List of Recommended Courses for Upper-Level Students
(adopted by the faculty February 1998)

Courses with an asterisk (*) cover material that is likely to be tested on many states' bar examinations, including that of Illinois. Other subject areas may also be tested; you should review the Illinois Bar Exam Information Statement in the Registration Bulletin -- or, if you plan to take another state's bar examination, contact the bar examiners in that state -- before deciding which of these and other courses to take.

I.  The faculty believes that every student should take:

A.    *Business Organizations (4 hours)
B.    *Evidence (3 hours)
C.     Personal Income Tax (3 hours)
D.     *Remedies (3 hours)
II.  The faculty believes that every student should take at least 15 hours from the following list of courses, with most courses taken from subsection A and at least one course taken from subsection B. Courses not included in this list should not be thought of as less challenging or unimportant. They may have been left off because they cover advanced or very specialized material, or because they focus on non-traditional legal materials. Students may take some of those courses with their remaining electives.

For those students whose grade point average is in the lower third of the class after they complete their first year of law school (two semesters for day students and three semesters for evening students), we recommend in the strongest terms possible that they take at least 20 hours (rather than 15) from the following list, with a heavy emphasis on courses that cover subject matter that may be tested on the Bar Exam.

A.    Courses in major areas of law:
1.    Administrative Law (3 hours).
2.    Civil Litigation: one of the following: Appellate Courts (3 hours), Civil Procedure 2 (3 hours),
       Complex Litigation (3 hours), Federal Courts (3 hours), *Illinois Civil Procedure (2 hours).
3.    Commercial Law: one or two of the following: *Sales (2 hours), *Secured Transactions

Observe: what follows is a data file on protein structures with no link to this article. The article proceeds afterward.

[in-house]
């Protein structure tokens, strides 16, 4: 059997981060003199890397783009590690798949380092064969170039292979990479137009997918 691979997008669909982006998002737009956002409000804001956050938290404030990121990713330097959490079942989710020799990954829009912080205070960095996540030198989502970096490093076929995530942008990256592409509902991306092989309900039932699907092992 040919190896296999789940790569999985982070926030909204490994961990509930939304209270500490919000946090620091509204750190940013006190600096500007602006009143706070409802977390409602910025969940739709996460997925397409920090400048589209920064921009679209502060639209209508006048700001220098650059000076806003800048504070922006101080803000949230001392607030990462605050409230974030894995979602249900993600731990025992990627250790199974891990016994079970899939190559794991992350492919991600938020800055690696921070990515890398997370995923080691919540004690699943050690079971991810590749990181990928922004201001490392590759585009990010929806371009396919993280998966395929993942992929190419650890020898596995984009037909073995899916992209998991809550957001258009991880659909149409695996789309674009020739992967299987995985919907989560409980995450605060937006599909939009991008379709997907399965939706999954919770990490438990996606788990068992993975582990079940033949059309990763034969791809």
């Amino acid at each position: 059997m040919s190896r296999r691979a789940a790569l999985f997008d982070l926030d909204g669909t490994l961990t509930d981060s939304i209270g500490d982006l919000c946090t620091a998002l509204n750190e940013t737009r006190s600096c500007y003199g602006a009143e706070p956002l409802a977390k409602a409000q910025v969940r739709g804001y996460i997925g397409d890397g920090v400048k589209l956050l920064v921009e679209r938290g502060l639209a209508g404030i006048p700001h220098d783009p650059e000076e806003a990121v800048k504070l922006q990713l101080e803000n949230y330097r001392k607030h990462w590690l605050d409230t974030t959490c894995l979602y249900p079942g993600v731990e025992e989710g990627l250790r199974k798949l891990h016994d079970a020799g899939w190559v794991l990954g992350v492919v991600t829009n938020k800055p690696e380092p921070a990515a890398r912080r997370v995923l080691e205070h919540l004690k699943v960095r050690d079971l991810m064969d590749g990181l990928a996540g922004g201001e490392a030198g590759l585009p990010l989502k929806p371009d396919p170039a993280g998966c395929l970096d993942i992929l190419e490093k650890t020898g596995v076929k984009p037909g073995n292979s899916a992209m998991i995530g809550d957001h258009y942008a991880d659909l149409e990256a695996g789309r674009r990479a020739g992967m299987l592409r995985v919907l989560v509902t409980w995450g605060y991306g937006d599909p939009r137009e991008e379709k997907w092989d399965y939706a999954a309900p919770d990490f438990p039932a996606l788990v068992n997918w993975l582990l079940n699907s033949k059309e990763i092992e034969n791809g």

(3 hours), *Payment Systems (3 hours), *Survey (4 hours).
4.    *Conflict of Laws (3 hours)
5.    *Constitutional Law: First Amendment (3 hours).
6.    Criminal Procedure: *The Adjudicative Process (3 hours), or *The Investigative Process
       (3 hours).
7.    *Estates and Trusts (4 hours).
8.    *Family Law (3 hours).
9.    International Law (3 hours) or Comparative Law (3 hours).
10.  *Products Liability (2 hours).
B.    Courses focusing on statutory analysis and/or administrative agencies:
1.    Antitrust (3 hours).
2.    Bankruptcy (3 hours).
3.    Copyright Law (3 hours) or Patent Law (3 hours).
4.    Employee Benefits Law (2 or 3 hours).
5.    Employment Discrimination (3 hours).
6.    Environmental Law and Policy (3 hours).
7.    Labor Law (4 hours).
8.    Legislation (3 hours).
9.    Securities Regulation (3 hours).
10.  Taxation of Business Enterprises (4 hours).
III.  The faculty believes that every student should take at least one skills or one clinical course from the following list of such courses. Beginning in February 1998, the Illinois Bar Examination began using the Multistate Performance Test to test six fundamental lawyering skills: problem, solving, legal analysis and reasoning, factual analysis, communication, organization and management of a legal task, and recognizing and resolving ethical dilemmas. Each of the courses listed below teaches some of the above-listed skills. You should review the Illinois Bar Exam Information Statement in the registration materials - or, if you plan to take another state's bar examination, contact the bar examiners in that state - before deciding which of these courses to take.
A. Skills courses:
1.    Business Entity Formation (3 hours).
2.    Business Entity Transactions (3 hours).
3.    Employment Litigation (3 hours) (for students in the Labor and Employment Law Certificate
       Program only).
4.    Pretrial Litigation (3 hours) (for students in the LADR Program only).
5.    Trial Advocacy (3 hours).
B. Clinical courses:
1.    In-House Clinic (3 or 4 hours):
a. Civil Litigation (3 or 4 hours).
b. Criminal Defense (3 or 4 hours).
c. Health Law Litigation (3 hours).
d. Mediation and ADR (3 or 4 hours).
e. Tax Litigation (3 hours).
2.    Judicial Externship (4 hours).
3.    Advanced Externship (4 hours).
4.    Labor and Employment Externship (4 hours) (for students in the Labor and Employment Law
       Certificate Program only).
revised 11/9/98